# Annualized failure rate

Annualized failure rate (AFR) gives the estimated probability that a device or component will fail during a full year of use. It is a relation between the mean time between failure (MTBF) and the hours that a number of devices are run per year. AFR is estimated from a sample of like components—AFR and MTBF as given by vendors are population statistics that can not predict the behaviour of an individual unit.[1]

## Hard drives

For example, AFR is used to characterize the reliability of hard disk drives.

The relationship between AFR and MTBF is:[1]

$AFR = 1-exp(-8760/MTBF).$

This equation assumes that the drives are powered on for the full 8760 hours of a year, and gives the estimated fraction of an original sample of drives that will suffer from disk failures, or, equivalently, 1 − AFR is the fraction of drives that will show no failures over a year. It is based on an exponential failure distribution (see Failure rate for a full derivation).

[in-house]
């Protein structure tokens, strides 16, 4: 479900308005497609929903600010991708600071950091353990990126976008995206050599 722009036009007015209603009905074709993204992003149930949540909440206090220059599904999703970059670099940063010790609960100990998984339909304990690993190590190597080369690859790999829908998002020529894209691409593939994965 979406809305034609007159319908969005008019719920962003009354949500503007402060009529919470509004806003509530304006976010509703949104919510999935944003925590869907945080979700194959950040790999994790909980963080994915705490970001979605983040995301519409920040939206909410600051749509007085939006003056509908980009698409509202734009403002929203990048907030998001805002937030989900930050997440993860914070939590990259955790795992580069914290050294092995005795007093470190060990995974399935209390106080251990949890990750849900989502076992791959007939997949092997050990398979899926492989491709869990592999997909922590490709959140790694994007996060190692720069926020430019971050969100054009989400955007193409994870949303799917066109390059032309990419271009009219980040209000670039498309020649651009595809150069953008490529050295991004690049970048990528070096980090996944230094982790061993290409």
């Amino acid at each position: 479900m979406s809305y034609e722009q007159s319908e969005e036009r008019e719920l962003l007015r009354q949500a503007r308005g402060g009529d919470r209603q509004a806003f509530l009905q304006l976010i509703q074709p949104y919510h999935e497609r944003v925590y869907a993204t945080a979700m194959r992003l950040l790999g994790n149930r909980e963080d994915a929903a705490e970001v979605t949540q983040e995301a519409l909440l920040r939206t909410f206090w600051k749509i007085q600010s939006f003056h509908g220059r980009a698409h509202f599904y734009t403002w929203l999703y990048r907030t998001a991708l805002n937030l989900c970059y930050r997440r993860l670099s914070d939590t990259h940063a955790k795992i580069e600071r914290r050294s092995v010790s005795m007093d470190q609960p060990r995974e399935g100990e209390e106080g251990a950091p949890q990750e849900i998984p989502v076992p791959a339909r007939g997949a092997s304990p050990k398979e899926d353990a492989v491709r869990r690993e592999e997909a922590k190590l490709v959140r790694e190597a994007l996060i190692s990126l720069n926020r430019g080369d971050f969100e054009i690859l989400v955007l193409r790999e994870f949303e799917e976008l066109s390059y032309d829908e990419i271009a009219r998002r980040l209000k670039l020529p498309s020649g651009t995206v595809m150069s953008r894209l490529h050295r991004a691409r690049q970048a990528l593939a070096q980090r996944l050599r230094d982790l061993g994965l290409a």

This can be approximated by, assuming a small AFR,

$AFR = {1 \over {MTBF / 8760}} \cdot 100$ (expressed in %).

For example, a common specification for PATA and SATA drives may be 300,000 MTBF, giving a theoretical 2.88% annualized failure rate i.e. a 2.88% chance that a given drive will fail during a year of use.

The AFR for a drive is derived from time-to-fail data from a reliability-demonstration test (RDT).[2]

AFR will increase towards and beyond the end of the service life of a device or component. Google's 2007 study found, based on a large field sample of drives, that actual AFRs for individual drives ranged from 1.7% for first year drives to over 8.6% for three-year old drives.[3] A CMU 2007 study showed an estimated 3% mean AFR over 1–5 years based on replacement logs for a large sample of drives.[4]